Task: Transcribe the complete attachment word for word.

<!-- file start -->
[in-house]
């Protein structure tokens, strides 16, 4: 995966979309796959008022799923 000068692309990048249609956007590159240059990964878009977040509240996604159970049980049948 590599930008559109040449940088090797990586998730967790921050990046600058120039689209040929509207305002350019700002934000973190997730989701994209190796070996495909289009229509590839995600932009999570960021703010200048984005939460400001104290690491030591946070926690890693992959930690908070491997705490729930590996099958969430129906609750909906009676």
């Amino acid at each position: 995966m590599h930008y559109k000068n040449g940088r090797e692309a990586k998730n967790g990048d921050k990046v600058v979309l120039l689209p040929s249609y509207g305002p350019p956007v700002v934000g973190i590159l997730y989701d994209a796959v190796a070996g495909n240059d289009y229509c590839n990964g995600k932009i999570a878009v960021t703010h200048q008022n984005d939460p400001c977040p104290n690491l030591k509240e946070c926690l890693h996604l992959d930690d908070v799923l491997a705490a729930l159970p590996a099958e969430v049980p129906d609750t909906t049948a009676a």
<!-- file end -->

[in-house]
């Protein structure tokens, strides 16, 4: 995966979309796959008022799923 000068692309990048249609956007590159240059990964878009977040509240996604159970049980049948 590599930008559109040449940088090797990586998730967790921050990046600058120039689209040929509207305002350019700002934000973190997730989701994209190796070996495909289009229509590839995600932009999570960021703010200048984005939460400001104290690491030591946070926690890693992959930690908070491997705490729930590996099958969430129906609750909906009676």
């Amino acid at each position: 995966m590599h930008y559109k000068n040449g940088r090797e692309a990586k998730n967790g990048d921050k990046v600058v979309l120039l689209p040929s249609y509207g305002p350019p956007v700002v934000g973190i590159l997730y989701d994209a796959v190796a070996g495909n240059d289009y229509c590839n990964g995600k932009i999570a878009v960021t703010h200048q008022n984005d939460p400001c977040p104290n690491l030591k509240e946070c926690l890693h996604l992959d930690d908070v799923l491997a705490a729930l159970p590996a099958e969430v049980p129906d609750t909906t049948a009676a």